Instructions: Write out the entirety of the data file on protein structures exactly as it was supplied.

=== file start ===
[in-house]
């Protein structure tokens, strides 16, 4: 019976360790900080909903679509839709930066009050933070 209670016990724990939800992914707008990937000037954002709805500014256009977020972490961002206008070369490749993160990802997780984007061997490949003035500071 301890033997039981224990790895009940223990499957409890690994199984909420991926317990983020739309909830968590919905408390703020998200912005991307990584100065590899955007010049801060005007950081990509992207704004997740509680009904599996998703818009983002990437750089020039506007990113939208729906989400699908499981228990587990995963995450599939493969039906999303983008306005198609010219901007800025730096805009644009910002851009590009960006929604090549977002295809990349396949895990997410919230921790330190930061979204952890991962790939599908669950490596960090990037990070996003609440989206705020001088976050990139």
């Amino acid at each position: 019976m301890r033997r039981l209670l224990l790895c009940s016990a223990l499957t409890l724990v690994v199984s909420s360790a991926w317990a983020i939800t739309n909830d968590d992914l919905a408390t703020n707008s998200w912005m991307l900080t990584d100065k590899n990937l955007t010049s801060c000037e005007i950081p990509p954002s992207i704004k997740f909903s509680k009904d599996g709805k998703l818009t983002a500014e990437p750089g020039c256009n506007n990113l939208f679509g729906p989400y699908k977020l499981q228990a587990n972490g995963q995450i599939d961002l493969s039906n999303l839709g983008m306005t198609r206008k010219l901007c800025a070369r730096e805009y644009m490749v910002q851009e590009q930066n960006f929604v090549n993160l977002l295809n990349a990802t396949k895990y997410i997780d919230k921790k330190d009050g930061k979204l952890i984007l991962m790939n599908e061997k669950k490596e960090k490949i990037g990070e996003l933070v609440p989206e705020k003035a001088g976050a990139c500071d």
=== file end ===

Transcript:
[in-house]
């Protein structure tokens, strides 16, 4: 019976360790900080909903679509839709930066009050933070 209670016990724990939800992914707008990937000037954002709805500014256009977020972490961002206008070369490749993160990802997780984007061997490949003035500071 301890033997039981224990790895009940223990499957409890690994199984909420991926317990983020739309909830968590919905408390703020998200912005991307990584100065590899955007010049801060005007950081990509992207704004997740509680009904599996998703818009983002990437750089020039506007990113939208729906989400699908499981228990587990995963995450599939493969039906999303983008306005198609010219901007800025730096805009644009910002851009590009960006929604090549977002295809990349396949895990997410919230921790330190930061979204952890991962790939599908669950490596960090990037990070996003609440989206705020001088976050990139």
């Amino acid at each position: 019976m301890r033997r039981l209670l224990l790895c009940s016990a223990l499957t409890l724990v690994v199984s909420s360790a991926w317990a983020i939800t739309n909830d968590d992914l919905a408390t703020n707008s998200w912005m991307l900080t990584d100065k590899n990937l955007t010049s801060c000037e005007i950081p990509p954002s992207i704004k997740f909903s509680k009904d599996g709805k998703l818009t983002a500014e990437p750089g020039c256009n506007n990113l939208f679509g729906p989400y699908k977020l499981q228990a587990n972490g995963q995450i599939d961002l493969s039906n999303l839709g983008m306005t198609r206008k010219l901007c800025a070369r730096e805009y644009m490749v910002q851009e590009q930066n960006f929604v090549n993160l977002l295809n990349a990802t396949k895990y997410i997780d919230k921790k330190d009050g930061k979204l952890i984007l991962m790939n599908e061997k669950k490596e960090k490949i990037g990070e996003l933070v609440p989206e705020k003035a001088g976050a990139c500071d």